A Bird Dropping A Snake – Not A Good Sign

In which I ponder a possible relationship between a snake/bird omen in the Iliad and a couple omens in Shumma Alu. I’ve played with something like this before. Let’s start with Iliad 12.200-209:
ὄρνις γάρ σφιν ἐπῆλθε περησέμεναι μεμαῶσιν
αἰετὸς ὑψιπέτης ἐπ᾽ ἀριστερὰ λαὸν ἐέργων
φοινήεντα δράκοντα φέρων ὀνύχεσσι πέλωρον
ζωὸν ἔτ᾽ ἀσπαίροντα, καὶ οὔ πω λήθετο χάρμης,
κόψε γὰρ αὐτὸν ἔχοντα κατὰ στῆθος παρὰ δειρὴν
ἰδνωθεὶς ὀπίσω: ὃ δ᾽ ἀπὸ ἕθεν ἧκε χαμᾶζε
ἀλγήσας ὀδύνῃσι, μέσῳ δ᾽ ἐνὶ κάββαλ᾽ ὁμίλῳ,
αὐτὸς δὲ κλάγξας πέτετο πνοιῇς ἀνέμοιο.
Τρῶες δ᾽ ἐρρίγησαν ὅπως ἴδον αἰόλον ὄφιν
κείμενον ἐν μέσσοισι Διὸς τέρας αἰγιόχοιο.
For a bird had come upon them, as they were eager to cross over, an eagle (αἰετὸς) of lofty flight, skirting the host on the left, and in its talons it bore a blood-red, monstrous snake (δράκοντα), still alive as if struggling, nor was it yet forgetful of combat, it writhed backward, and smote him that held it on the breast beside the neck, till the eagle, stung with pain, cast it from him to the ground, and let it fall in the midst of the throng, and himself with a loud cry sped away down the blasts of the wind. And the Trojans shuddered when they saw the writhing snake lying in the midst of them, a portent of Zeus that beareth the aegis.
Out of laziness, I again use Murray’s outdated translation of the Iliad.
Now consider these omens from Shumma Alu Tablet 24.
Omen 20:
DIŠ MUŠ IDIM šá MUŠEN KÚ ina KA SÚR.DÙ.MUŠEN (= surdû) LA2-ma (gloss) ana É MA ŠUB [EN É] BI UG7 É BI BIR-aḫ ka-šad-su [. . .] É BI UŠ-su É [.G]AL UŠ.[MEŠ]-di
If a powerful snake eating a bird is lifted up in the mouth of a falcon (surdû) and it falls into a man’s house, [the owner of the hou]se will die, the house will be dispersed; its defeat [. . .]; the palace will take over that house’s inheritance.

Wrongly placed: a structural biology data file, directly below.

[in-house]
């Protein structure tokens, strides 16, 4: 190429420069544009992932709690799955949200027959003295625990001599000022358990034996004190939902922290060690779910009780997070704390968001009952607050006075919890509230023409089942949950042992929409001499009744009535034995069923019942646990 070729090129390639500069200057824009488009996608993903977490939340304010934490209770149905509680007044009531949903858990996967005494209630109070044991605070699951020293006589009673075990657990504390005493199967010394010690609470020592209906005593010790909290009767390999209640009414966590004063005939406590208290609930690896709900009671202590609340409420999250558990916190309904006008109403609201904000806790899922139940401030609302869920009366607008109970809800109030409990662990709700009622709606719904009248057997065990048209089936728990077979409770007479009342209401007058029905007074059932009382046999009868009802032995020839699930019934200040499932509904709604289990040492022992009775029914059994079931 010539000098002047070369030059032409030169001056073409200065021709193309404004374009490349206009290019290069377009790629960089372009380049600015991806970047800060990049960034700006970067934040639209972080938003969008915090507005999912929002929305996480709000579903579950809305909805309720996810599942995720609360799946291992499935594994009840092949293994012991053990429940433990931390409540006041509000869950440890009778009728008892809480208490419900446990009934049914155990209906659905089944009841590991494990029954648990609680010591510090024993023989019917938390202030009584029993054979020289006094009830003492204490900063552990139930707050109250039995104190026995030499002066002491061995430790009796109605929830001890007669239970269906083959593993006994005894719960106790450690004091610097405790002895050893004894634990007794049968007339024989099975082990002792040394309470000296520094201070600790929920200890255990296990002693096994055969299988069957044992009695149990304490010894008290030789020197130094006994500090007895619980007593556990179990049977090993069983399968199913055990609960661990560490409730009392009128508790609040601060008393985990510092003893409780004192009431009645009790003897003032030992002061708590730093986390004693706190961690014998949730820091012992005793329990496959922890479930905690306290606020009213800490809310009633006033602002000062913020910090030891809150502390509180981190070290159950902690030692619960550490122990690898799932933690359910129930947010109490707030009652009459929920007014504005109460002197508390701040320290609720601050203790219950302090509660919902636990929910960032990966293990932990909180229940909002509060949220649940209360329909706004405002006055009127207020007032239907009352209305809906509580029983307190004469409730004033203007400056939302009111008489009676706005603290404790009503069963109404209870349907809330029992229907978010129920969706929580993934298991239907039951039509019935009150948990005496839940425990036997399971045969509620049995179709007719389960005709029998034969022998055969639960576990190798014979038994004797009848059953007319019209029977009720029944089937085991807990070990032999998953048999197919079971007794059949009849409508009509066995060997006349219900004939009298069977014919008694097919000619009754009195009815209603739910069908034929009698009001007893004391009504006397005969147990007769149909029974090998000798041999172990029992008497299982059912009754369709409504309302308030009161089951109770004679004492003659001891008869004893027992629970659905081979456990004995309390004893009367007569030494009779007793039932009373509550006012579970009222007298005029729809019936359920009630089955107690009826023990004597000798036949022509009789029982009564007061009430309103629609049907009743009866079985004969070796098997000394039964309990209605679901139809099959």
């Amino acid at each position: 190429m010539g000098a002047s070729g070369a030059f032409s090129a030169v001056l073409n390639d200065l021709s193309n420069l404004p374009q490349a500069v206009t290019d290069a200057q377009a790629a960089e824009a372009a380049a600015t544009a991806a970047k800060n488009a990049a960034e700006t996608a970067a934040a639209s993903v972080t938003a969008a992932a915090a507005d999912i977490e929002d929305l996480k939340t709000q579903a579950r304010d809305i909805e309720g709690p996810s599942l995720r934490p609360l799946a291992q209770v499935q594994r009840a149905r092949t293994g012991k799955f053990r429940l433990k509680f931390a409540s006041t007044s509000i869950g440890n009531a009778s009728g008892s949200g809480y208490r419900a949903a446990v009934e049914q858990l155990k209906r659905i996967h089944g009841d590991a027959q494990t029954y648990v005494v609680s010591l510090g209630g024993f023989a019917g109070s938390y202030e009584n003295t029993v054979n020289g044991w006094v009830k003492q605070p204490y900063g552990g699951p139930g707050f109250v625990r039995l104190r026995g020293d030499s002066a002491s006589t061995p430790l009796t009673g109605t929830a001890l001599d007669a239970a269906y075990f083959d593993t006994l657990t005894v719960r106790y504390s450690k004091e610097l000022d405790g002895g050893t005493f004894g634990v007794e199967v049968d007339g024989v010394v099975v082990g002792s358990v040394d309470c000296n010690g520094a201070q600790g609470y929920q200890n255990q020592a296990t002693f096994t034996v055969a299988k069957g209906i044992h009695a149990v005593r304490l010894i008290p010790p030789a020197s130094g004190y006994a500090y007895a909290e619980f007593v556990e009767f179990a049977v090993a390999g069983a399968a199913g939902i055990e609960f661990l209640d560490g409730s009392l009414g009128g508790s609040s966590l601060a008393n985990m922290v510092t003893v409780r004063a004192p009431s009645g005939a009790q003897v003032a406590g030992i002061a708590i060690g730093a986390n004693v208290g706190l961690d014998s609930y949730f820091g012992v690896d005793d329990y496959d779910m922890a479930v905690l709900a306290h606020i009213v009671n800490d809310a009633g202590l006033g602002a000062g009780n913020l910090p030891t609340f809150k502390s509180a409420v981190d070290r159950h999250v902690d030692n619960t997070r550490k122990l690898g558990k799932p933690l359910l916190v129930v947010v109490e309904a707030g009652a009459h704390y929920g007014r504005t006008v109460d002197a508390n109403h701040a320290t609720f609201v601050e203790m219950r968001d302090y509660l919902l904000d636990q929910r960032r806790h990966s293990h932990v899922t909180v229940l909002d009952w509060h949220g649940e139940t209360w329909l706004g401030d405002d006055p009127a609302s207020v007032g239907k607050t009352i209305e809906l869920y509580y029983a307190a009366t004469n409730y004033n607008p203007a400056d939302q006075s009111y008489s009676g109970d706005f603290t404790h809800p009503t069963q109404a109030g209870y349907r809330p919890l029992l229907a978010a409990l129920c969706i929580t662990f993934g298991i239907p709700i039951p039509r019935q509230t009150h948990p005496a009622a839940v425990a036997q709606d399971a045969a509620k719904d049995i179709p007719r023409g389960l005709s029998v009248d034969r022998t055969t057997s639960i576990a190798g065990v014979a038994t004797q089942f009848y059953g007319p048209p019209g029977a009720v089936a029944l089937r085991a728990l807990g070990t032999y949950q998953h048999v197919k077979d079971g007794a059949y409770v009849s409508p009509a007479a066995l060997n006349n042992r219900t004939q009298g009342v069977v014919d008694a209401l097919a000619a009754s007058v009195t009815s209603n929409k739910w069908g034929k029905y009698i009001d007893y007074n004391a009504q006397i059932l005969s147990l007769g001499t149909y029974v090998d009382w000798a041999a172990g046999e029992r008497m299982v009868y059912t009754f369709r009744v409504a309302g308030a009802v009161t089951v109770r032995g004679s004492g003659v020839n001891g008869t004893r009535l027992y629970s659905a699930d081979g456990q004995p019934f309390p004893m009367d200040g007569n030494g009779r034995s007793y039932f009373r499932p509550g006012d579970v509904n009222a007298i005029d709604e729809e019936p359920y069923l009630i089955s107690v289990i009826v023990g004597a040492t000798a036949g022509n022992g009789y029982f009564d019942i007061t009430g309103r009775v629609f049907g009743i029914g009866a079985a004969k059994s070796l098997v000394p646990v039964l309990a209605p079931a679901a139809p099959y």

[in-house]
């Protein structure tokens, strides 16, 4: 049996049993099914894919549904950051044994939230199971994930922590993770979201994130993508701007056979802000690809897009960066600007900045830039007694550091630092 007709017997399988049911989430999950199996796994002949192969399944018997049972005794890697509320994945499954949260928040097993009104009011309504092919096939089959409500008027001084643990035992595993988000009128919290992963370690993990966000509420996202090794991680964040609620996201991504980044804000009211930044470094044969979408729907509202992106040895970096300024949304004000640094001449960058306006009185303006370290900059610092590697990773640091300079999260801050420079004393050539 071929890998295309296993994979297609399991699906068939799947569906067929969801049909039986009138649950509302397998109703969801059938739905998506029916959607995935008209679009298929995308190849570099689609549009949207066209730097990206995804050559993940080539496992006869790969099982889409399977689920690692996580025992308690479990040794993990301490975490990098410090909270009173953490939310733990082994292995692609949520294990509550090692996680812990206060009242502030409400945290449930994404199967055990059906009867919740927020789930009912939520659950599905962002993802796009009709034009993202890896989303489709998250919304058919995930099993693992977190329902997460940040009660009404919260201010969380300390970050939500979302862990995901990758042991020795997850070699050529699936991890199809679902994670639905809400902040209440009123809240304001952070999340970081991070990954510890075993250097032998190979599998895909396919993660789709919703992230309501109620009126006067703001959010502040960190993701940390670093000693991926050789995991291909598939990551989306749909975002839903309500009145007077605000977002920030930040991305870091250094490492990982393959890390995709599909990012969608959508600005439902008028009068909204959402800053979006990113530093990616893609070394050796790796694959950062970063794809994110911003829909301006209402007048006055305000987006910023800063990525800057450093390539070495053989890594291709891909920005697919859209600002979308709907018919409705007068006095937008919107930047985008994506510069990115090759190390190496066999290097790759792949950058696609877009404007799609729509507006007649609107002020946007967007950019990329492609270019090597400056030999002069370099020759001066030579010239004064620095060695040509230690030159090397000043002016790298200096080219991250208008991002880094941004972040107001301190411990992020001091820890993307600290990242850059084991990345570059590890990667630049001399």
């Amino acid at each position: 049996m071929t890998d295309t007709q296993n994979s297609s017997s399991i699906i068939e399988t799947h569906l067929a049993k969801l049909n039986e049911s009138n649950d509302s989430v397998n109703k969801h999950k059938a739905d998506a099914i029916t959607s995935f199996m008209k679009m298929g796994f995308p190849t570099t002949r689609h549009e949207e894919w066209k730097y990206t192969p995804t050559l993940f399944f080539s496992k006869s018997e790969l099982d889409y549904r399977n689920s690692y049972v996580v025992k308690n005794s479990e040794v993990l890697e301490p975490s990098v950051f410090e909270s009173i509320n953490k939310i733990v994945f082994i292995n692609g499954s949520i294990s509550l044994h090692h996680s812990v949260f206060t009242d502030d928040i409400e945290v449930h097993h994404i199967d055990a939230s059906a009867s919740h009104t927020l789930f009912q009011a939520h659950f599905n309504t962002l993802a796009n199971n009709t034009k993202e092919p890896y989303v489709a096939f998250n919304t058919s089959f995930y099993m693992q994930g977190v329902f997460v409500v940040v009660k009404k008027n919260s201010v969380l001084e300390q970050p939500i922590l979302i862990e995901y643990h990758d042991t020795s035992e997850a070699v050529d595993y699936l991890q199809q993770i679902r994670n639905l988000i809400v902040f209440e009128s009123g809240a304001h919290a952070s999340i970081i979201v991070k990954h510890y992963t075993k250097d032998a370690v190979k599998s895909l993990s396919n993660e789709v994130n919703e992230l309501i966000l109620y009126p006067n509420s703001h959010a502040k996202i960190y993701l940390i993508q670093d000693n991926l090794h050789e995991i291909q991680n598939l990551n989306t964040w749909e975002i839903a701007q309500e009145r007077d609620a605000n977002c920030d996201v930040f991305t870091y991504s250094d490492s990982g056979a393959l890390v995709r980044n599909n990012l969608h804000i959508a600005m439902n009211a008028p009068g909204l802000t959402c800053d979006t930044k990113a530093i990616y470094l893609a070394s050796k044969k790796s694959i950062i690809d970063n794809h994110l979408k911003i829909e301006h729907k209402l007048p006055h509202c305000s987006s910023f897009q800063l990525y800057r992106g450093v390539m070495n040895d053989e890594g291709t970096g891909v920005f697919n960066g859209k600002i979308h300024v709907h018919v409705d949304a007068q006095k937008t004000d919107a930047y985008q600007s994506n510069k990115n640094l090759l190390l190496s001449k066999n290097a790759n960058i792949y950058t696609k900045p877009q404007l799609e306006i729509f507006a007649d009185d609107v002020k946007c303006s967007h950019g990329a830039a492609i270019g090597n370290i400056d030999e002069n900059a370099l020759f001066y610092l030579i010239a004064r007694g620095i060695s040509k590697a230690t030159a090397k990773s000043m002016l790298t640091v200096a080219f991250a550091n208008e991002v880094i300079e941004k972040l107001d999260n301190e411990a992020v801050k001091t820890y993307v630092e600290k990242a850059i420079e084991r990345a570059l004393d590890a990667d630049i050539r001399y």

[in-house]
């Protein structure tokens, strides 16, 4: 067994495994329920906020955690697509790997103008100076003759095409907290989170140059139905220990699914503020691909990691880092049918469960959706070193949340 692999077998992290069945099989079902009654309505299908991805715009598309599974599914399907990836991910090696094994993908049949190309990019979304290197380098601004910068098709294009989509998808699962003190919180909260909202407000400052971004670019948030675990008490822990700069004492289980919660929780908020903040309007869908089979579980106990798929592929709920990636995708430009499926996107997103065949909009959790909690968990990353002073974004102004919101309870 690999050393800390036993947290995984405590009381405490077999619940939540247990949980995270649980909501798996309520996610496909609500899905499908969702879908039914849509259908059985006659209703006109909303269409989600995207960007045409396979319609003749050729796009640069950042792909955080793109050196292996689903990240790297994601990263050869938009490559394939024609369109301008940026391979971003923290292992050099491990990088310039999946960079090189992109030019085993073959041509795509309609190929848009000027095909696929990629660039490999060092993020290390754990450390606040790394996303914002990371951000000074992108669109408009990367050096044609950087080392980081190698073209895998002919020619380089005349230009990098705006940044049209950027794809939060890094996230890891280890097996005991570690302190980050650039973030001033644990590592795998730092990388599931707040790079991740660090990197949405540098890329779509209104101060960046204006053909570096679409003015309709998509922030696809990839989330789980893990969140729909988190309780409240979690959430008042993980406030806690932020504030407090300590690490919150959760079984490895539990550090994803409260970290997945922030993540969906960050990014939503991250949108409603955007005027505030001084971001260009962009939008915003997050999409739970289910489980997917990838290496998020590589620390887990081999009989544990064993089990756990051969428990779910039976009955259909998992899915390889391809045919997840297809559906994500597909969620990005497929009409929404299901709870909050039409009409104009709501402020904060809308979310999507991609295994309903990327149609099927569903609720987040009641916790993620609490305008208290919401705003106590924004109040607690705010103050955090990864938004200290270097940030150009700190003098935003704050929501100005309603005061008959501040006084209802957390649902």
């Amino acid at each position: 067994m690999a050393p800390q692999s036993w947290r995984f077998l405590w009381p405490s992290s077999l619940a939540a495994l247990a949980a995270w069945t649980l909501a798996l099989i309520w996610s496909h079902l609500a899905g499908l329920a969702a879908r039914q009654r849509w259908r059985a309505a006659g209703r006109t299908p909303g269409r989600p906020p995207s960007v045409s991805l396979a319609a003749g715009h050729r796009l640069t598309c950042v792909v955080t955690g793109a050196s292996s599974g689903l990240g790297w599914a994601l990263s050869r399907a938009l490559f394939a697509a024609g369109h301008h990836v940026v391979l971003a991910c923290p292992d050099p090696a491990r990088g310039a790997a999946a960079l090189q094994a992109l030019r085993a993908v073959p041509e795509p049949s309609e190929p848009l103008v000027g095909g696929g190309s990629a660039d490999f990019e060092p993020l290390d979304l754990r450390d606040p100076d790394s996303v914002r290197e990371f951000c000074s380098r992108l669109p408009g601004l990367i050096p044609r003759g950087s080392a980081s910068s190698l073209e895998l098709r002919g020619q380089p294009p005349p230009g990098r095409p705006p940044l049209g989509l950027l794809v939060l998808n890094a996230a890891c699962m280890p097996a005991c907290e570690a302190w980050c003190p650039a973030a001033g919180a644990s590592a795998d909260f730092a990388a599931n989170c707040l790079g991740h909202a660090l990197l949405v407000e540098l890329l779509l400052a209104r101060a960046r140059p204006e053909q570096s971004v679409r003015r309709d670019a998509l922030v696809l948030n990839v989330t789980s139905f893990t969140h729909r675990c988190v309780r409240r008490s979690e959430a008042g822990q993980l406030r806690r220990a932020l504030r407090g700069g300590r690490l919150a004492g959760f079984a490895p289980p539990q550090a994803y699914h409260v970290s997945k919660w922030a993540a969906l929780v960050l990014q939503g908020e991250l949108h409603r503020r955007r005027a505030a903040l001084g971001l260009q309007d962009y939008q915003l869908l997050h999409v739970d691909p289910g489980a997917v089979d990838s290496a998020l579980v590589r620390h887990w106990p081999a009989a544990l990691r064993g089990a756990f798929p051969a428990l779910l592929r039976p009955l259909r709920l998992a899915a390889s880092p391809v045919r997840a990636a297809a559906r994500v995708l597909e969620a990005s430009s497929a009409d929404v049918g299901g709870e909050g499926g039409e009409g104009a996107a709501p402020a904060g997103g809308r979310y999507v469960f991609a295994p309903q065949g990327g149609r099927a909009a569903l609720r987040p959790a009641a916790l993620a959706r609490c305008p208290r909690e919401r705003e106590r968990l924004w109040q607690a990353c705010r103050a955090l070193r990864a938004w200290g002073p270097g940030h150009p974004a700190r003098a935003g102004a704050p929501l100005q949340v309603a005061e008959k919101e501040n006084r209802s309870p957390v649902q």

(Note: the gloss, which I didn’t include in the transliteration or translation, provides an somewhat expanded reading for the last part the protasis.)
Humm! Yeah, they are not the same but . . .
Omen 21 seems similar but the protasis has a rather ambiguous ditto and the apodosis is lacunose in an important place. Because of its placement between Omen 20 and Omen 22, and its beginning with a ditto, there can be little doubt that all three have the a snake being carried by a falcon in common.
Omen 22:
DIŠ MUŠ SÚR.DÙ.MUŠEN LÁ-ma in-na-[. . .]-x-na-ad-ru [. . .] É BI BIR-aḫ
If a snake is lifted by a falcon and [. . .], that house will be dispersed.
Is the relationship between the Iliad omen and the Shumma Alu omens Freudian, Jungian, Levi Straussian, historical (intertextual in some broad since), some kind of a Dennettian good trick or just a figment of my overactive imagination? I am certain that if these Shumma Alu omens appeared in classical literature, Greek or Latin, rather than in Akkadian from Mesopotamia many (most?) scholars would think they had an intertextual relationship with the Iliad passage. The same would be true if both the Iliad passage and one of these Akkadian omens were both in the Hebrew Bible.
Issues surrounding the relationship between the Homeric and Akkadian omens raise a host of daunting methodological questions for classicists, assyriologists and Biblical scholars alike.
Reference:

Freedman, Sally M., If a City Is Set on a Height: The Akkadian Omen Series Shumma Alu ina Mēlê Shakin Vol. 2: Tablets 22–40, Occasional Publications of the Samuel Noah Kramer Fund 19; Philadelphia: University of Pennsylvania Museum / Babylonian Section, 2006

One thought on “A Bird Dropping A Snake – Not A Good Sign”

  1. More symbolisms. Fun! I’m sure all this divination is built on something as trivial as ancient word-puns and conceptual analogies. After uncountable centuries, it’s hard to be certain why something was believed to be so, especially if a pun that started the prophecy is from a long-dead language of yore.
    I think of, for example, the association between death, wolves and the festival of Lupercalia which doesn’t make much sense to a 21st-century historian until one is simultaneously aware of the fact that Latin lupus meant ‘wolf’ and Etruscan lupu meant ‘passed on, dead’. This is what led to this association as well as the Etruscan representation of Hades (Aita) wearing a cap made from a wolf’s head. Freudian symbolism? No. Just bilingual haruspices tripping out on mushrooms. (This is also why strict specialization in, say, Roman studies at the expense of Etruscan studies leads to academic blindness.)
    Back to this bird/snake hankypanky, the falcon is typical air/sky-symbolism and the snake is often water-symbolism. So it seems like it once had something to do with the elemental somehow. But beyond that I suppose it’s anyone’s guess unless one spends oodles of time carefully untying the millions of threads in this oracular carpet of craziness.

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